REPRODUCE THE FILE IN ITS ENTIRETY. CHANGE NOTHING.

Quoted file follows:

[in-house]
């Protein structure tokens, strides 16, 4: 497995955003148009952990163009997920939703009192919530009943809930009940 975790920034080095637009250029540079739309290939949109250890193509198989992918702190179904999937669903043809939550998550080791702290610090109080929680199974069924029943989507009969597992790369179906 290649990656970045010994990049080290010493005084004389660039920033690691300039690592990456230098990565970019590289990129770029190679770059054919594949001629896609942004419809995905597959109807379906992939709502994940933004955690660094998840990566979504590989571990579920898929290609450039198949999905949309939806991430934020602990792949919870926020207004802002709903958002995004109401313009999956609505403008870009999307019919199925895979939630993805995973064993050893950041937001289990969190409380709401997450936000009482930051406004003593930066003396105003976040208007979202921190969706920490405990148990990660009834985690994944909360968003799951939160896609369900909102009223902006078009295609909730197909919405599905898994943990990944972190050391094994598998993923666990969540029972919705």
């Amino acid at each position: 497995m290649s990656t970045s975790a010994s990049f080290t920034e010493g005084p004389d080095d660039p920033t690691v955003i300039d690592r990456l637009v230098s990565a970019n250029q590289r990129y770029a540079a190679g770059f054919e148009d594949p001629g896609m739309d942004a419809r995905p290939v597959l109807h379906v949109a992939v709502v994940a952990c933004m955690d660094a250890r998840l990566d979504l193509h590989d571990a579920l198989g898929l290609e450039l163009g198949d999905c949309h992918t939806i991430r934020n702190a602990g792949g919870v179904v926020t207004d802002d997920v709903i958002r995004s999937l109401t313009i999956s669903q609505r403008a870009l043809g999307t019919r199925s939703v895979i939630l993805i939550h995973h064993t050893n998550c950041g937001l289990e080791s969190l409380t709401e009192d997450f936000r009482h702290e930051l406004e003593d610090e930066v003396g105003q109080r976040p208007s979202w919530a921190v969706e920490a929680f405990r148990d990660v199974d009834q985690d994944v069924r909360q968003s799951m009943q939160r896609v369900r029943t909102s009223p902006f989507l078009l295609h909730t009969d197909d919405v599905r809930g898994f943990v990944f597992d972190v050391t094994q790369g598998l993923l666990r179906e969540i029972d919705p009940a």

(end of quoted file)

[in-house]
């Protein structure tokens, strides 16, 4: 497995955003148009952990163009997920939703009192919530009943809930009940 975790920034080095637009250029540079739309290939949109250890193509198989992918702190179904999937669903043809939550998550080791702290610090109080929680199974069924029943989507009969597992790369179906 290649990656970045010994990049080290010493005084004389660039920033690691300039690592990456230098990565970019590289990129770029190679770059054919594949001629896609942004419809995905597959109807379906992939709502994940933004955690660094998840990566979504590989571990579920898929290609450039198949999905949309939806991430934020602990792949919870926020207004802002709903958002995004109401313009999956609505403008870009999307019919199925895979939630993805995973064993050893950041937001289990969190409380709401997450936000009482930051406004003593930066003396105003976040208007979202921190969706920490405990148990990660009834985690994944909360968003799951939160896609369900909102009223902006078009295609909730197909919405599905898994943990990944972190050391094994598998993923666990969540029972919705």
């Amino acid at each position: 497995m290649s990656t970045s975790a010994s990049f080290t920034e010493g005084p004389d080095d660039p920033t690691v955003i300039d690592r990456l637009v230098s990565a970019n250029q590289r990129y770029a540079a190679g770059f054919e148009d594949p001629g896609m739309d942004a419809r995905p290939v597959l109807h379906v949109a992939v709502v994940a952990c933004m955690d660094a250890r998840l990566d979504l193509h590989d571990a579920l198989g898929l290609e450039l163009g198949d999905c949309h992918t939806i991430r934020n702190a602990g792949g919870v179904v926020t207004d802002d997920v709903i958002r995004s999937l109401t313009i999956s669903q609505r403008a870009l043809g999307t019919r199925s939703v895979i939630l993805i939550h995973h064993t050893n998550c950041g937001l289990e080791s969190l409380t709401e009192d997450f936000r009482h702290e930051l406004e003593d610090e930066v003396g105003q109080r976040p208007s979202w919530a921190v969706e920490a929680f405990r148990d990660v199974d009834q985690d994944v069924r909360q968003s799951m009943q939160r896609v369900r029943t909102s009223p902006f989507l078009l295609h909730t009969d197909d919405v599905r809930g898994f943990v990944f597992d972190v050391t094994q790369g598998l993923l666990r179906e969540i029972d919705p009940a």